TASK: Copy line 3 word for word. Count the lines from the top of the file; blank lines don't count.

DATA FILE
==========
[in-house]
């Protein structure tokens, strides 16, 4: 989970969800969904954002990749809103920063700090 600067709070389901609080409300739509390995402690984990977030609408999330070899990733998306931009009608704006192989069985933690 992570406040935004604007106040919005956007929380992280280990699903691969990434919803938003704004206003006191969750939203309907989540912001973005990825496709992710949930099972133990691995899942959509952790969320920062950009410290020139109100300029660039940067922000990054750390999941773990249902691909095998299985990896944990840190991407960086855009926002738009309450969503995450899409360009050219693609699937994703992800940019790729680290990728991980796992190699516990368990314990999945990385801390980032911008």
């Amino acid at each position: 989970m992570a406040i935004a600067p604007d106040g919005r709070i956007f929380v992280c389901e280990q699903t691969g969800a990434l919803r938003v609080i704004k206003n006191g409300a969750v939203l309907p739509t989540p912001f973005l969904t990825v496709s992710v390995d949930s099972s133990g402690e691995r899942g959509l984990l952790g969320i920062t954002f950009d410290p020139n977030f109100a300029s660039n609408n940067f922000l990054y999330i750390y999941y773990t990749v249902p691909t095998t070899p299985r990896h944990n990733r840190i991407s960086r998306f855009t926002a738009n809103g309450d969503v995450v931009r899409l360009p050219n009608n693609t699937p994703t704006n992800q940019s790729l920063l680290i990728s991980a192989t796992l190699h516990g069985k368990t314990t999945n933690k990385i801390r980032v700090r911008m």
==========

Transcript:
């Amino acid at each position: 989970m992570a406040i935004a600067p604007d106040g919005r709070i956007f929380v992280c389901e280990q699903t691969g969800a990434l919803r938003v609080i704004k206003n006191g409300a969750v939203l309907p739509t989540p912001f973005l969904t990825v496709s992710v390995d949930s099972s133990g402690e691995r899942g959509l984990l952790g969320i920062t954002f950009d410290p020139n977030f109100a300029s660039n609408n940067f922000l990054y999330i750390y999941y773990t990749v249902p691909t095998t070899p299985r990896h944990n990733r840190i991407s960086r998306f855009t926002a738009n809103g309450d969503v995450v931009r899409l360009p050219n009608n693609t699937p994703t704006n992800q940019s790729l920063l680290i990728s991980a192989t796992l190699h516990g069985k368990t314990t999945n933690k990385i801390r980032v700090r911008m």